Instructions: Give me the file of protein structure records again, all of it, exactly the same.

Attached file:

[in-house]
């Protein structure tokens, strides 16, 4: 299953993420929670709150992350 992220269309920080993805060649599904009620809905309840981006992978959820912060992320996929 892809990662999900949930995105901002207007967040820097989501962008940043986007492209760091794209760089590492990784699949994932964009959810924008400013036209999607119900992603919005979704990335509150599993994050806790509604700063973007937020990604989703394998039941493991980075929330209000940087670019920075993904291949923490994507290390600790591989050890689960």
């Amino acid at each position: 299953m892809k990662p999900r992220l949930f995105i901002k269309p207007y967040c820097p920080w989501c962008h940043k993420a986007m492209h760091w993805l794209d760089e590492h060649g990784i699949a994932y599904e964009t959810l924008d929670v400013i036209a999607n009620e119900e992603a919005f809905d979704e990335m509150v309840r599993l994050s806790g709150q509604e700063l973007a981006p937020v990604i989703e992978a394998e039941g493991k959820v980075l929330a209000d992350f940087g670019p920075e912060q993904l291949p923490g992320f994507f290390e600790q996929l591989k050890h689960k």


[in-house]
């Protein structure tokens, strides 16, 4: 299953993420929670709150992350 992220269309920080993805060649599904009620809905309840981006992978959820912060992320996929 892809990662999900949930995105901002207007967040820097989501962008940043986007492209760091794209760089590492990784699949994932964009959810924008400013036209999607119900992603919005979704990335509150599993994050806790509604700063973007937020990604989703394998039941493991980075929330209000940087670019920075993904291949923490994507290390600790591989050890689960």
């Amino acid at each position: 299953m892809k990662p999900r992220l949930f995105i901002k269309p207007y967040c820097p920080w989501c962008h940043k993420a986007m492209h760091w993805l794209d760089e590492h060649g990784i699949a994932y599904e964009t959810l924008d929670v400013i036209a999607n009620e119900e992603a919005f809905d979704e990335m509150v309840r599993l994050s806790g709150q509604e700063l973007a981006p937020v990604i989703e992978a394998e039941g493991k959820v980075l929330a209000d992350f940087g670019p920075e912060q993904l291949p923490g992320f994507f290390e600790q996929l591989k050890h689960k």